A placid lake. A worn-soft, wooden handled oar dips silently in and out, sprinkling a small cascade of droplets across your toes as it arcs over, cutting through to balance the other side. The balance is calculated and rhythmic, denoting skill, patience, and discerning direction. Alone in this narrow, stretched vessel, you can feel it’s powerful, elegant shape glide beneath, unhurried, straight and true; the arrow of the water.
This image, if you’ve allowed your senses to paint it for you, is one in which the experience of a man-made product has yielded to it’s user a moment of serenity. Part beauty, part ordinary transportation in the wild, canoes are are carefully crafted for efficiency and beauty in motion. But they aren’t the only craft propelling art and utility into one.
Canoe Goods, created by Natalie Davis, began over seven years ago as a product line of leather goods, intended to evoke the peace and beauty she’s experienced living in the Southwest. She’s what we’ve decidedly dubbed a “beautilitarian,” bringing both functionality and artistry in equal parts to her leatherwork. While her catalogue boasts of leather bags, wallets, home goods, even her own perfume scent, each piece embodies this craftswoman’s love for details, precision, and the power of her design to bring it’s user a “calm, quiet, peace; like when you’re out in a canoe.”
Long before Canoe began, Natalie and her husband were Californians, living in Oakland during the swell of handmade creatives that resulted in the makers’ movement of today. While working as an art editor for a scientific journal, she decided to launch her first product line called Miss Natalie, a collection of children’s accessories with a “folk, Swedish, modern feel.” “I was just exploring ideas and letting myself wander,” she tells us, implementing techniques like screen printing, hand painting, even wood burning. Formally trained as a graphic designer, Natalie then sought out her dream job as a children’s book designer for Chronicle Books. But it wasn’t long before she missed her hand-making. “I was working in publishing, but looking to get back to making things with my hands and the things that I was passionate about, which are pattern design and surface design.” Wandering once again, she dabbled with tools and materials in search of what would stick. “I was exploring a lot of different materials to figure out what I liked, but what I did like was making with my hands.”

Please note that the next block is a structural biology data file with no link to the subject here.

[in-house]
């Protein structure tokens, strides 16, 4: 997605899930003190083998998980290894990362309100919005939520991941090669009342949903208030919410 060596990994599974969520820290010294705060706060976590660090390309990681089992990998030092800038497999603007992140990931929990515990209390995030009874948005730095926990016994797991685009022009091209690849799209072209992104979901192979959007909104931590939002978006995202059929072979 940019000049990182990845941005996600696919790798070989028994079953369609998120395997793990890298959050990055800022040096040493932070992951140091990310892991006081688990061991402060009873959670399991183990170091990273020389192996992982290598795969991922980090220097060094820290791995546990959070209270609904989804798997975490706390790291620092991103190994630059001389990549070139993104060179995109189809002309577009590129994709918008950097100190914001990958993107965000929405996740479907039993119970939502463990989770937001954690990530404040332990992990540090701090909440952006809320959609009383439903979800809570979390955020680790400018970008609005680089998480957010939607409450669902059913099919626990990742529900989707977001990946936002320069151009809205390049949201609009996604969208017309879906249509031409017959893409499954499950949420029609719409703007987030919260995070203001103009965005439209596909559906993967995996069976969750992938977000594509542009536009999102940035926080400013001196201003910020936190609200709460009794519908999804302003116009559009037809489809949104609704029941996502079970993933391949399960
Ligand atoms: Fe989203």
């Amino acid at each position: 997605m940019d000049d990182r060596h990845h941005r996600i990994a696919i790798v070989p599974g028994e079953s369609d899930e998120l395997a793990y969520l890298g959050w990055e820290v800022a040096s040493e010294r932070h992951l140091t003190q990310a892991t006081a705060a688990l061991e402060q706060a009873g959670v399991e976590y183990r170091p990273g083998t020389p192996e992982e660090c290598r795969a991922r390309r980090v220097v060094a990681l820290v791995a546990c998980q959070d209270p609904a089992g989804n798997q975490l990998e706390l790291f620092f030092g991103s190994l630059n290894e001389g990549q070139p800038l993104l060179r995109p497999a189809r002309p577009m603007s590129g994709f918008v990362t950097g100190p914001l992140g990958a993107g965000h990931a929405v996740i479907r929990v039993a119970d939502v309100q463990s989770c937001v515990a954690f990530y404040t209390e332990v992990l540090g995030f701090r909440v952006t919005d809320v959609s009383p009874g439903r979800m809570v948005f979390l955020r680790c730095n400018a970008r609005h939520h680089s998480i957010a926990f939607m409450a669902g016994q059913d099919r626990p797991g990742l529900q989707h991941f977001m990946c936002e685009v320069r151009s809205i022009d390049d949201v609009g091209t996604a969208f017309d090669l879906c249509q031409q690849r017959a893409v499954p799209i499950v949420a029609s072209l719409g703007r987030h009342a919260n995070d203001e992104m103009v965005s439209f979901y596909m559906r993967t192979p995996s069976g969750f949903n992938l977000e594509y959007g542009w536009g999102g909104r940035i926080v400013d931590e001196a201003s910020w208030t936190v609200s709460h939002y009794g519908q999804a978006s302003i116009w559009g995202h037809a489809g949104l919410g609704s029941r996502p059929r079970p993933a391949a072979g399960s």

After cutting her teeth in the maker world, Natalie and her husband decided it was time to make a move. Being closer to family was a primary goal, but there was also a looming shift in each of their careers for which a switch in geography felt like just the thing. The intersection of these hopes met in Texas, and so it was decided. She left Chronicle and Miss Natalie affectionately behind, exchanging for them the chance to take up some new, not yet known dream on Texan terrain.